Metro Transit is the public transportation agency for the St. Louis, Mo., region, and is responsible for running public busses, light-rail, and even the tram inside the Gateway Arch. CLM Fellow Craig Macdonald explains how he manages to keep everything on track.
How did you end up in risk management?
I started at Metro Transit in 1990, and that’s been my whole career in risk management. Prior to that, I was in the claims business for about 20 years. I started out as a multiline claims adjuster with Crawford & Co., then went to a couple of different multiline commercial casualty insurers before moving to claims management. When this job came open, I saw that they were looking for someone with a strong claims background because they were bringing the claims operation in-house. The transit agency had been self-insured and used a TPA, but they wanted to self-administer. I knew the claims business inside and out, and risk management was enticing—I had already earned my CPCU and taken a couple risk management classes—so it was the right opportunity at the right time.
What is your risk management philosophy?
I’ve always believed that risk management should be a holistic enterprise from beginning to end. In other words, if you’re going to manage risk, you need to start at the beginning and prevent losses, transfer risk if someone else can handle it better, and be aggressive in managing claims. Finally, you need to use your data to really develop a safety strategy.
What influence do events in other parts of the country have on you?
We watch the industry all the time. After 9/11, we discovered that our emergency preparedness planning was separated into three areas: security, safety, and operations. So we created a manager of emergency preparedness, which is someone who can focus on training, preparing the documented plans, and coordinating with security and operations.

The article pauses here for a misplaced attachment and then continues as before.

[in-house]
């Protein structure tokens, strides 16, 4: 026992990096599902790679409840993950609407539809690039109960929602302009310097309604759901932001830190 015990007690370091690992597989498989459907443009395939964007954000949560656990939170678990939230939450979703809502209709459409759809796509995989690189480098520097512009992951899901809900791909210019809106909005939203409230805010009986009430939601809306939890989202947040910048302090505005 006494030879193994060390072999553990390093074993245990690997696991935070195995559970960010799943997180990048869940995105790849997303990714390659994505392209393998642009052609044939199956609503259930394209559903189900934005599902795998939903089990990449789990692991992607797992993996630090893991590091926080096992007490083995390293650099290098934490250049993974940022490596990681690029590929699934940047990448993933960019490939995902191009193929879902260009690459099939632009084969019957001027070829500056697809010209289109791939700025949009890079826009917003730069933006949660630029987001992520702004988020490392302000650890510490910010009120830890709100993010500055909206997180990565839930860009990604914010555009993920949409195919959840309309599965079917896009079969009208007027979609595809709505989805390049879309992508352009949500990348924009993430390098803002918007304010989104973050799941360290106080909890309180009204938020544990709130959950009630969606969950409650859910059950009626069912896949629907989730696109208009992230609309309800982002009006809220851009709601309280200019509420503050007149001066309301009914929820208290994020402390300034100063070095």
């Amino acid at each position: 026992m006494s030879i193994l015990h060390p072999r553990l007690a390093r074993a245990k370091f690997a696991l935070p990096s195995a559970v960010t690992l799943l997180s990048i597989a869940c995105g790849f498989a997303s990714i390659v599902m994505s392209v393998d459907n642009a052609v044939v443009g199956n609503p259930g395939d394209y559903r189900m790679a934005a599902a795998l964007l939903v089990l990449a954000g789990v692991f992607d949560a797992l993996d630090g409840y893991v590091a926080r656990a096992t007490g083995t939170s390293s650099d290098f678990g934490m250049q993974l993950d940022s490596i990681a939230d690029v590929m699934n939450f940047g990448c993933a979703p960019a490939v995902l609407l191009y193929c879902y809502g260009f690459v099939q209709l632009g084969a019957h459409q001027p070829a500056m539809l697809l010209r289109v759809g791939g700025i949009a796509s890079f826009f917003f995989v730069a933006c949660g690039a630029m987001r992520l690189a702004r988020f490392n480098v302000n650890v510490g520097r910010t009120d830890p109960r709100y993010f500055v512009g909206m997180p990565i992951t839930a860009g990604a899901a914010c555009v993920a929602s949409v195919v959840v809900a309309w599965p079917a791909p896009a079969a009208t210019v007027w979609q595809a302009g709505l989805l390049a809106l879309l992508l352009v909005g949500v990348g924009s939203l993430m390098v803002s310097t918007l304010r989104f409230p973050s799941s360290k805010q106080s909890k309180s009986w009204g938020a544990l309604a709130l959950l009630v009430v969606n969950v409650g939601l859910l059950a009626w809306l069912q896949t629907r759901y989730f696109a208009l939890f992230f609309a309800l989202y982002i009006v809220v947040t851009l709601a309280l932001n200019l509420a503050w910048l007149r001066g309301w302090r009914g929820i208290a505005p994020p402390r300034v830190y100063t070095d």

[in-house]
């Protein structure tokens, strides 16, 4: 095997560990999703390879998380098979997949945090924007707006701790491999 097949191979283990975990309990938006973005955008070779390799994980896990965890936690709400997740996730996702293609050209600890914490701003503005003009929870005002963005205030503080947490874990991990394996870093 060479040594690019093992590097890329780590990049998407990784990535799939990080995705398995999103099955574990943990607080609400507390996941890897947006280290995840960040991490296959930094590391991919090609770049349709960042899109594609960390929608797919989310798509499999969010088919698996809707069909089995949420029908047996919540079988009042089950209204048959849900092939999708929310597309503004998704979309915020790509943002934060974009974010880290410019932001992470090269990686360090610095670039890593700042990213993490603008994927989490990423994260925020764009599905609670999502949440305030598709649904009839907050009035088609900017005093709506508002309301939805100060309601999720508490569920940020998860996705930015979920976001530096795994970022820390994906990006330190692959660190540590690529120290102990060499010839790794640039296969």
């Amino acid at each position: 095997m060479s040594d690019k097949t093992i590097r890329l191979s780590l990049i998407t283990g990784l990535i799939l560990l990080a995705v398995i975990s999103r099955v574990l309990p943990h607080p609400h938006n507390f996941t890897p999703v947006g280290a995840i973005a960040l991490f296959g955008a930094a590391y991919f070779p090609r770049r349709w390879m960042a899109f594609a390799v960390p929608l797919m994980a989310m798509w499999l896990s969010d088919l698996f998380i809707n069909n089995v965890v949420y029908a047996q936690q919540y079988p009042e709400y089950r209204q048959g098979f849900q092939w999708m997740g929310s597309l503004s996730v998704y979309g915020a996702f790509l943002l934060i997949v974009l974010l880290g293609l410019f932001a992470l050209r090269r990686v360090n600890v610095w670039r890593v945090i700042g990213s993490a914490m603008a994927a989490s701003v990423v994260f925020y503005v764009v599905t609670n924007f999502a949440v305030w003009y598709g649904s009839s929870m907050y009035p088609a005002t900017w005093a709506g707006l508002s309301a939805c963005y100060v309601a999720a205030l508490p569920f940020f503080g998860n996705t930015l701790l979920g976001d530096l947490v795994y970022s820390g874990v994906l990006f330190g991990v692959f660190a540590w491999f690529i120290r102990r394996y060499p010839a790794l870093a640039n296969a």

For incidents like the recent train derailment in New York, there are certain things we have to comply with as far as our safety practices and regulations with the Department of Transportation, including audits every few years. The situation in New York occurred because they didn’t have a fully activated train control system. We have one, so we issued a press release shortly after the accident to get out in front of the issue and help educate and inform the public.
Tell me about Metro Transit.
We are the regional public transportation agency, and we operate 400 busses and a light-rail system that covers about 47 miles with 80 train cars that operates nearly 22 hours a day. There is a fleet of 100 or so vans that provide transportation for elderly and disabled people, and we also manage the tram that goes up and down in the Gateway Arch. Lastly, we have a general aviation airport in southern Illinois, and several riverboat tourist attractions on the Mississippi River. So we have some unique exposures.
Speaking of unique claims, what kinds do you typically encounter?
It’s extremely rare for claims to occur at the Arch. The riverboats might have one or two a year, usually a slip and fall or an injured worker, which can involve marine law. Most of our claims activity includes collisions and people slipping getting on and off the busses and trains. We have 18 parking lots, which can create some premises occurrences. We also have had a few highway grade crossing collisions, which can be very serious since it involves someone driving a car around a gate and getting hit by a train. Obviously, those claims necessitate a lot of technical detail and can be very involved.
Is there a claim that sticks out in your 23 years of service?
In 1997, a trainee bus operator was pulling in toward a bus shelter to pick up a crowd of waiting passengers. The driver was startled by a horn, and she hit the accelerator instead of the brake. She ran over 19 people, killing four and seriously injuring the rest. Total damages were about $4.5 million dollars. That by far was the worst bus accident we’ve ever had.
We are a government agency, and we have sovereign immunity in Missouri, but not in Illinois. We have a cap on damages in Missouri as a public entity of about $400,000/person and $2.5 million/occurrence. That cap was not in place in 1997, however. It was instituted in 2005